Tell us what you think about “Mike Solari, Paul Alexander Candidates for Cowboys Vacant OL Coaching Job” in the comments below. You can also email me at Sean.Martin@InsideTheStar.com, or Tweet to me at @SeanMartinNFL!

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Dallas Cowboys

Cowboys Defensive Back Questions Still Need Answers

John Williams

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Byron Jones
Matthew Emmons-USA TODAY Sports

The Dallas Cowboys defense took a step forward in 2017, and in the process they answered several questions. They found a “war daddy” in DeMarcus Lawrence, something that’s been missing since DeMarcus Ware left for the Denver Broncos. Lawrence finished tied for second with Calais Campbell in sacks with 14.5, and made the NFL All-Pro Second Team.

We got to see Jaylon Smith answer questions about his health all season long. Smith appears to be trending in the right direction, both in his health and his performance on the field.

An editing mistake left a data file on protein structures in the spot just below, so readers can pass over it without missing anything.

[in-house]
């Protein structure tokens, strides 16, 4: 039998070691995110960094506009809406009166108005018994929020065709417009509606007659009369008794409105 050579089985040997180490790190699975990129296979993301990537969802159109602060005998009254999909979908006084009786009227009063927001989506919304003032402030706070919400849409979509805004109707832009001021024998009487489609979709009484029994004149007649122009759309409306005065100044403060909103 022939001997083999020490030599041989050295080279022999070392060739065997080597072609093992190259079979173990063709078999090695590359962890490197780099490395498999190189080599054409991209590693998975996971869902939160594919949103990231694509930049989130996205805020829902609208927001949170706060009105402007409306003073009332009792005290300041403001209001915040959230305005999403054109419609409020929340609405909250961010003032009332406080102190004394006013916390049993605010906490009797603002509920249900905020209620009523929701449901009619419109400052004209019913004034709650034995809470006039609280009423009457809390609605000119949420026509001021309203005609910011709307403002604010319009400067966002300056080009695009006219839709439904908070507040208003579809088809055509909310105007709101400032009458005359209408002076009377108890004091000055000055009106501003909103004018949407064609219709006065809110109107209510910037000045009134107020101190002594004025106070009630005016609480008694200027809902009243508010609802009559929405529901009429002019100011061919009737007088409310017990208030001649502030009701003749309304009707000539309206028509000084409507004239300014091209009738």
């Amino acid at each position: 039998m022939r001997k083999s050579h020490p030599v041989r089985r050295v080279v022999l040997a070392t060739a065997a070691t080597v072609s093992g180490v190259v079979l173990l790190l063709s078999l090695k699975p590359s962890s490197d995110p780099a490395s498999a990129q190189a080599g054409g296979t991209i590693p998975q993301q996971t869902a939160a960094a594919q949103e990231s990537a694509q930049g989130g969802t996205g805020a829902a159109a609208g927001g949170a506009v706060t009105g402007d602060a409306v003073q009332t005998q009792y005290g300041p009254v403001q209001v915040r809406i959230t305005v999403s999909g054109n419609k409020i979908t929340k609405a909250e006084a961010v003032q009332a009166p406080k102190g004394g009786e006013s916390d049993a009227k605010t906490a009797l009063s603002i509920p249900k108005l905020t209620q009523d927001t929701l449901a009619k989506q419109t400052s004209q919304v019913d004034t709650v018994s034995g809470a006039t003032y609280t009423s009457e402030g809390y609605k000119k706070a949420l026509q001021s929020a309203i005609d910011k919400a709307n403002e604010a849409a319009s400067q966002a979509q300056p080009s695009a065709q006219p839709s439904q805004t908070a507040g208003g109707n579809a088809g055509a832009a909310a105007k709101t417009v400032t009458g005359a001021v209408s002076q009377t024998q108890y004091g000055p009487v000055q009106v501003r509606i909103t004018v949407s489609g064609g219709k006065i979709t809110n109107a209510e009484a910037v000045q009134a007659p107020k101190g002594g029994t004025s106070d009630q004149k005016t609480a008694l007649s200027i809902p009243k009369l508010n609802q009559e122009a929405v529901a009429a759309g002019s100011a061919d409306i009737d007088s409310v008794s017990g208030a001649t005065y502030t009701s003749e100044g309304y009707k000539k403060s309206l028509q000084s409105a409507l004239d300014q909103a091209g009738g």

The plan to rebuild the secondary seems to be on the right track as they’ve found a couple of aggressive corners in Chidobe Awuzie and Jourdan Lewis. They have the look of a dynamic duo that will be impact players on this team for a long, long time.

Kavon Frazier has been a revelation. The thumper at the safety position is something that’s been missing for the Dallas Cowboys since Roy Williams.

However, questions still remain about a defense that carried this team at times, and looked like the Rob Ryan and Monte Kiffin defenses of yesteryear at other times.

To me the biggest questions in the secondary revolve around Byron Jones and Xavier Woods.

Cowboys en Español: Proyectando el Roster de 53 Jugadores 2

Dallas Cowboys S Byron Jones (James D. Smith via AP)

Where do Byron Jones and Xavier Woods Fit?

Byron Jones has been a popular whipping boy for Cowboys Nation. Some of that has been accurate, but he’s not as bad as social media would have you believe.